We wouldn't blame you for worrying about the US government's willingness to remain silent on internet vulnerabilities in the name of national security; no one wants to be left open to a preventable attack. However, the White House sees these disclosures as a complicated issue, and has posted an explanation of its reasoning in an attempt to assuage fears. The administration argues that it has a "disciplined, rigorous and high-level" decision system that balances the risks to the public against the value of any intelligence. Agencies are more likely to share details of security flaws if there's a great potential for damage, or if it's likely that someone will use the exploits. At the same time, officials are more likely to stay hush-hush when there's a high-priority target, or if it's relatively safe to use an exploit for a short while.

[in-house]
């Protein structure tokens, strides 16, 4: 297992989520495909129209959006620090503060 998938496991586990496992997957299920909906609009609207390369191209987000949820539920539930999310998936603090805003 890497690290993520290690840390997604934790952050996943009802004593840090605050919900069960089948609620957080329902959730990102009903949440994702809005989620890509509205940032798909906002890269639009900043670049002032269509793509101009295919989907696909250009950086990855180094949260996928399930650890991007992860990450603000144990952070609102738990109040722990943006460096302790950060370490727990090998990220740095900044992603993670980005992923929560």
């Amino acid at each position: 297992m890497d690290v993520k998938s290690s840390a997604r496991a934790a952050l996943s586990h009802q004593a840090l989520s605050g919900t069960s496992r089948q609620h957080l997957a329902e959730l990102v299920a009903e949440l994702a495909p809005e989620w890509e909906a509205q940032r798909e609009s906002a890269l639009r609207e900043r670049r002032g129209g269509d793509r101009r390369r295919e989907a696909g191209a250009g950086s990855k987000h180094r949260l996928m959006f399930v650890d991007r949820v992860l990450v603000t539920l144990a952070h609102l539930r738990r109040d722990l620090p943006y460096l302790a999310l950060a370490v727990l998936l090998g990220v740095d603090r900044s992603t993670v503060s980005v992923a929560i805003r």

The White House adds that it has a vested interest in speaking up when possible; it suffers like everyone else if critical infrastructure goes down, after all. It's at least clear from the statements that the government doesn't make its choices lightly. With that said, the absence of any "hard and fast rules" may not sit well with privacy and security advocates. They've been concerned that the NSA not only has a loose definition of what constitutes an acceptable exploit, but that it has created security holes of its own. The response doesn't do much to address trust -- while the government may be careful when it discloses security problems, we don't know that it's always making the right moves.
[Image credit: US Embassy Jakarta, Flickr]